Dr Larry Norton, Head of Division of Solid Tumor Oncology, Memorial Sloan-Kettering Cancer Center, USA, a pioneer in investigating the importance of dose-density and scheduling, is interested in how the patient may benefit from these results. "Breast cancer is a common disease and adjuvant chemotherapy has already demonstrated a positive impact on reducing recurrences and saving lives. In my view these data strongly suggest that the use of dose-dense chemotherapy with standard agents including paclitaxel may significantly improve the life-saving impact of treatment. In addition, the dose-dense treatment is less toxic and completed in one- third less time, which should have a positive effect on the quality of life during therapy. This is a major step forward toward the total control of this potentially devastating disease."

The Cancer and Leukemia Group B is an NCI-sponsored cooperative group of 250 institutions and more than 3000 oncology specialists that conducts cancer clinical trials in breast cancer, lung cancer, GI cancer, GU cancer, leukemia, lymphoma and melanoma. About 3500 patients are enrolled each year on 100 active protocols that address novel cancer treatment strategies, assess health-related quality of life and examine relationships between the molecular feature of tumors and treatment outcomes.
-end-
Richard L. Schilsky, M.D. Chairman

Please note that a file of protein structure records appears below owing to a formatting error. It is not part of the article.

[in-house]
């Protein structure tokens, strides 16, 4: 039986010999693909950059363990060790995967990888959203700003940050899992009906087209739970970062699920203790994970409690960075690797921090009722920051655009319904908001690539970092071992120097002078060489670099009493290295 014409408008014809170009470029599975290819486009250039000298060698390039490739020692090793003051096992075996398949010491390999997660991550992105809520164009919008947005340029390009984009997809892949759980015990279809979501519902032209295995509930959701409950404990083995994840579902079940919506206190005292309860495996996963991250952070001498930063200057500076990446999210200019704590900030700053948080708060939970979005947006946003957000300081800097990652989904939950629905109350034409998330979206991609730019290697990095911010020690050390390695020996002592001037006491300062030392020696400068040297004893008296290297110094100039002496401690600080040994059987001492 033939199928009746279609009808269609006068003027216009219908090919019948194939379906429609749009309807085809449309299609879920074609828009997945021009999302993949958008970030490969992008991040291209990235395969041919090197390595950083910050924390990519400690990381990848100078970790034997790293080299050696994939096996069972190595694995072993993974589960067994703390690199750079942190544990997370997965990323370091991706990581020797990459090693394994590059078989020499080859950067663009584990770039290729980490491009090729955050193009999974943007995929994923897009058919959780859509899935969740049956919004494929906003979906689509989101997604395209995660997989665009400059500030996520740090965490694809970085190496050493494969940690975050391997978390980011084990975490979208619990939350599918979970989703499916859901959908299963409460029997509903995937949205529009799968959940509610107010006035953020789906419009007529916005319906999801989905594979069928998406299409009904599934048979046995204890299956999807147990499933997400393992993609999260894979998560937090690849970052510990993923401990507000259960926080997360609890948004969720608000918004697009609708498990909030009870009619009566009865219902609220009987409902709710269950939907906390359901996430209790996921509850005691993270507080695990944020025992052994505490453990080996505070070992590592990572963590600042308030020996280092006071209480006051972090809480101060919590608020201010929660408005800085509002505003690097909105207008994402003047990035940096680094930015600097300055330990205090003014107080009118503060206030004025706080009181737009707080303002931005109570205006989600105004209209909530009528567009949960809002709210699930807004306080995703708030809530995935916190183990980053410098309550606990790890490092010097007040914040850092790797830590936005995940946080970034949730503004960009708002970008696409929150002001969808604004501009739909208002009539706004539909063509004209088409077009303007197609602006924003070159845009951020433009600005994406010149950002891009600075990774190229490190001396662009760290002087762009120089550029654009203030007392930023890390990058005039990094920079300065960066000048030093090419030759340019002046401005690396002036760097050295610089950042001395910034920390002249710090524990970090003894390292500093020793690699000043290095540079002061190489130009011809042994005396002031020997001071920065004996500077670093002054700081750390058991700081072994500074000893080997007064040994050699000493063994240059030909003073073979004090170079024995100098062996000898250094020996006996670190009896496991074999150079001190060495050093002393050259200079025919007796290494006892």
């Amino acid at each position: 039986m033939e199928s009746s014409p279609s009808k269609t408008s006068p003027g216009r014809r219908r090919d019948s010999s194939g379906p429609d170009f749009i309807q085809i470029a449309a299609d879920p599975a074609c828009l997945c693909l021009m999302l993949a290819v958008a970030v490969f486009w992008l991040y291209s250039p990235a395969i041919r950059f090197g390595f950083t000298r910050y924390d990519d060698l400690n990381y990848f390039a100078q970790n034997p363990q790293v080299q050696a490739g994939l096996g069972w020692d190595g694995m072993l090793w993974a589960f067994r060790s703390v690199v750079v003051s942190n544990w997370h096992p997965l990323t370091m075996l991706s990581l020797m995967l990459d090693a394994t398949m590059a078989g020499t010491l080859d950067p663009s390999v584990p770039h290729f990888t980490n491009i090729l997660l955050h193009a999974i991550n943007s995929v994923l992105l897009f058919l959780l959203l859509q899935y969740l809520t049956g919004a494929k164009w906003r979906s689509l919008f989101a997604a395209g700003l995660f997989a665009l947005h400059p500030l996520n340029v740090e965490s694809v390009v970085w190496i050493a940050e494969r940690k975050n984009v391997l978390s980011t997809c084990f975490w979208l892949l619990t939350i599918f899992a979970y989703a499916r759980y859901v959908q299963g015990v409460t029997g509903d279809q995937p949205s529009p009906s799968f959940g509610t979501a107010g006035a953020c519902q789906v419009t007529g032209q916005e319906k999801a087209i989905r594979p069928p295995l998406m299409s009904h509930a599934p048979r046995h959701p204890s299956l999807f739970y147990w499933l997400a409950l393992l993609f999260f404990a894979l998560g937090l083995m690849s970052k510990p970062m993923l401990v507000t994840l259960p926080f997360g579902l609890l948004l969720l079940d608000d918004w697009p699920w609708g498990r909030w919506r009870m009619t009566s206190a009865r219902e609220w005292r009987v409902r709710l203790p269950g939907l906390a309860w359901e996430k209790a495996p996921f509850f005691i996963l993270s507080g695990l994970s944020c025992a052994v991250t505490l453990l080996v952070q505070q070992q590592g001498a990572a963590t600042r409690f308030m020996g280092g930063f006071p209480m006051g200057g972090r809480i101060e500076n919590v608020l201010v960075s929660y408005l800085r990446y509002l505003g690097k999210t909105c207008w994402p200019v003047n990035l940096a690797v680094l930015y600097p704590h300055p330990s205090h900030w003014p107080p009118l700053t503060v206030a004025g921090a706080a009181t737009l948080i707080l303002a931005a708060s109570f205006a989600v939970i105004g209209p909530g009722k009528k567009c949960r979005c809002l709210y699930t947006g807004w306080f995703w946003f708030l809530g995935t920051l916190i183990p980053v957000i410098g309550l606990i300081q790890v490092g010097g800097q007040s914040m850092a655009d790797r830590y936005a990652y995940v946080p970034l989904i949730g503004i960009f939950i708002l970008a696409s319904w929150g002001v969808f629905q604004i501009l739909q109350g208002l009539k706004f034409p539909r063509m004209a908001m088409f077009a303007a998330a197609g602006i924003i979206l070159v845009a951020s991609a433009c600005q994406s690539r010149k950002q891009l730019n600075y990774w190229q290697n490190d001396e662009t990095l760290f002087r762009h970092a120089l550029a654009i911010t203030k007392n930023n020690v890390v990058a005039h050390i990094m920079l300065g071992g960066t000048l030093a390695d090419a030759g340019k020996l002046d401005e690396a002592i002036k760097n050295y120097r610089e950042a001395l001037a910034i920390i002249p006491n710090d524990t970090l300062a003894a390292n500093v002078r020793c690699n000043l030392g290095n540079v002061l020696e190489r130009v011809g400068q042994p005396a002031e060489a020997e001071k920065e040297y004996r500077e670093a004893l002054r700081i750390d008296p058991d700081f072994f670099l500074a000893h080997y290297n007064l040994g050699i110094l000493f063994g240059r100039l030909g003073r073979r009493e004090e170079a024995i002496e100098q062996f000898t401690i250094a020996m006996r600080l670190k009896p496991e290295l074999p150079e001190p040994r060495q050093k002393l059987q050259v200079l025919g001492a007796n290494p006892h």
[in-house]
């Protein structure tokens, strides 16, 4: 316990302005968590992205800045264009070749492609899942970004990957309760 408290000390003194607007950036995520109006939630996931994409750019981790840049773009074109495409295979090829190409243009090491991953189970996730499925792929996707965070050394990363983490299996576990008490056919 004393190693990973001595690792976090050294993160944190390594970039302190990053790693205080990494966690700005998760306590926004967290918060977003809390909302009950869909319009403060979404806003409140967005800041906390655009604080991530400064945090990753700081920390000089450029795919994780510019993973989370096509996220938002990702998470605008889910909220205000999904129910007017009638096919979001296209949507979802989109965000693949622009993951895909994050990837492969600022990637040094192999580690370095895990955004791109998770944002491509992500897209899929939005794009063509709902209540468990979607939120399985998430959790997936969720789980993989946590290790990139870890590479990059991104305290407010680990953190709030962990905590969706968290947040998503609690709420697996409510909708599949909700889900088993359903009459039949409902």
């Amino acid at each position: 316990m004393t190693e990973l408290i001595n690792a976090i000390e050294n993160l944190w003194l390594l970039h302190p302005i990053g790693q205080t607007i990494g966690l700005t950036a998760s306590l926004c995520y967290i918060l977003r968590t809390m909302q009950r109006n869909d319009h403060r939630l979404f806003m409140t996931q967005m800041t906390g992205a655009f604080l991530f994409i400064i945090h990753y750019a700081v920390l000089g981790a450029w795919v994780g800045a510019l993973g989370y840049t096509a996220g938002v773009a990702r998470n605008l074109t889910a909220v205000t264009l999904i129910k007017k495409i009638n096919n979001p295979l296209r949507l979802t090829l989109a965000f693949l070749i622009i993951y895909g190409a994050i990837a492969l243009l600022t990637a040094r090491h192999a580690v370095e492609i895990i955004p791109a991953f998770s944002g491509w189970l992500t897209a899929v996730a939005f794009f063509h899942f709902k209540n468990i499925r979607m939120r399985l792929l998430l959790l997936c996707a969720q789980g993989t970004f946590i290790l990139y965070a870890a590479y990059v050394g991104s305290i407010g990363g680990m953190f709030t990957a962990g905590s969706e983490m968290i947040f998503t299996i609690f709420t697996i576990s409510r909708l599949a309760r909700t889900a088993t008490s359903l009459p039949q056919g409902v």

For further information, or to interview a range of clinicians please contact: Dr Marc Citron or Dr Larry Norton on: 773-702-9171

Visit the CALGB website at: http://www.calgb.org/

Editor's notes
  • Taxol® (paclitaxel) in Europe is indicated for the treatment of ovarian, breast, and non-small cell lung cancer. In the US Taxol® is indicated for the adjuvant treatment of breast cancer with doxorubicin and cyclophosphamide.
  • Produced by recombinant DNA technology, Neupogen® (Filgrastim) is a protein that stimulates neutrophil production in the bone marrow and accelerates the recovery of neutrophil counts following chemotherapy. Neupogen is prescribed to reduce the risk of infection (initially marked by fever) in patients with some tumors receiving chemotherapy that may decrease the number of infection-fighting white blood cells. Neupogen has been shown to reduce the risk of hospitalization due to infection, the days of intravenous antibiotic treatment, and the episodes of fever.
  • According to the World Health Organisation more than 1.2 million women will be diagnosed with breast cancer this year worldwide. In Europe 236,000 women will be diagnosed with breast cancer and nearly 100,000 will die from the disease, the majority from metastatic spread of the disease. The earlier it is detected the better the prognosis for survival, but unfortunately only 16% of women with MBC usually survive longer than 5 years .
  • The Importance of Dose-Dense Scheduling on Targeting Cell Death
    The majority of chemotherapy agents target a certain phase of a cell's cycle and eventually the rate of cell death reaches a plateau. More frequent exposure to chemotherapy could result in a delay in tumor regrowth between cycles and limit proliferation of tumor cells that are resistant to chemotherapy.
  • The advantage to the patient is that dose-dense adjuvant treatment can be given over a shorter period of time, there is improved convenience due to the ease of administration as an outpatient, good tolerance and reduced toxicity.